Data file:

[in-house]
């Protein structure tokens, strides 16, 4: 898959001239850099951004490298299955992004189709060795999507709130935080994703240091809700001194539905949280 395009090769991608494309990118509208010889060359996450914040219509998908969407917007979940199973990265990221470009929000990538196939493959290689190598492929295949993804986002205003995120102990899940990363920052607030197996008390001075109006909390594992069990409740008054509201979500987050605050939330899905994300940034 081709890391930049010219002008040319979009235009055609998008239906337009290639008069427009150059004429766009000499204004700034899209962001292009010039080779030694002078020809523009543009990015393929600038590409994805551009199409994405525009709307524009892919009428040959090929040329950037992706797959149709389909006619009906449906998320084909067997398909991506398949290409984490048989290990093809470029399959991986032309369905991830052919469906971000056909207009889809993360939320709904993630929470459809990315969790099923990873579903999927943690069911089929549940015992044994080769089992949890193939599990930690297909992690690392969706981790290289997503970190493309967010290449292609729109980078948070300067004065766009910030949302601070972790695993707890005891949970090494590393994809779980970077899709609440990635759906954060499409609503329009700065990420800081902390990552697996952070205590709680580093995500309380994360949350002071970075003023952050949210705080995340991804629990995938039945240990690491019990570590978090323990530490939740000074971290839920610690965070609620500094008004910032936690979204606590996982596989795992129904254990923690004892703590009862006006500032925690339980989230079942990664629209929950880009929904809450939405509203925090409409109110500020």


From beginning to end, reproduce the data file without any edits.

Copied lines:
[in-house]
């Protein structure tokens, strides 16, 4: 898959001239850099951004490298299955992004189709060795999507709130935080994703240091809700001194539905949280 395009090769991608494309990118509208010889060359996450914040219509998908969407917007979940199973990265990221470009929000990538196939493959290689190598492929295949993804986002205003995120102990899940990363920052607030197996008390001075109006909390594992069990409740008054509201979500987050605050939330899905994300940034 081709890391930049010219002008040319979009235009055609998008239906337009290639008069427009150059004429766009000499204004700034899209962001292009010039080779030694002078020809523009543009990015393929600038590409994805551009199409994405525009709307524009892919009428040959090929040329950037992706797959149709389909006619009906449906998320084909067997398909991506398949290409984490048989290990093809470029399959991986032309369905991830052919469906971000056909207009889809993360939320709904993630929470459809990315969790099923990873579903999927943690069911089929549940015992044994080769089992949890193939599990930690297909992690690392969706981790290289997503970190493309967010290449292609729109980078948070300067004065766009910030949302601070972790695993707890005891949970090494590393994809779980970077899709609440990635759906954060499409609503329009700065990420800081902390990552697996952070205590709680580093995500309380994360949350002071970075003023952050949210705080995340991804629990995938039945240990690491019990570590978090323990530490939740000074971290839920610690965070609620500094008004910032936690979204606590996982596989795992129904254990923690004892703590009862006006500032925690339980989230079942990664629209929950880009929904809450939405509203925090409409109110500020």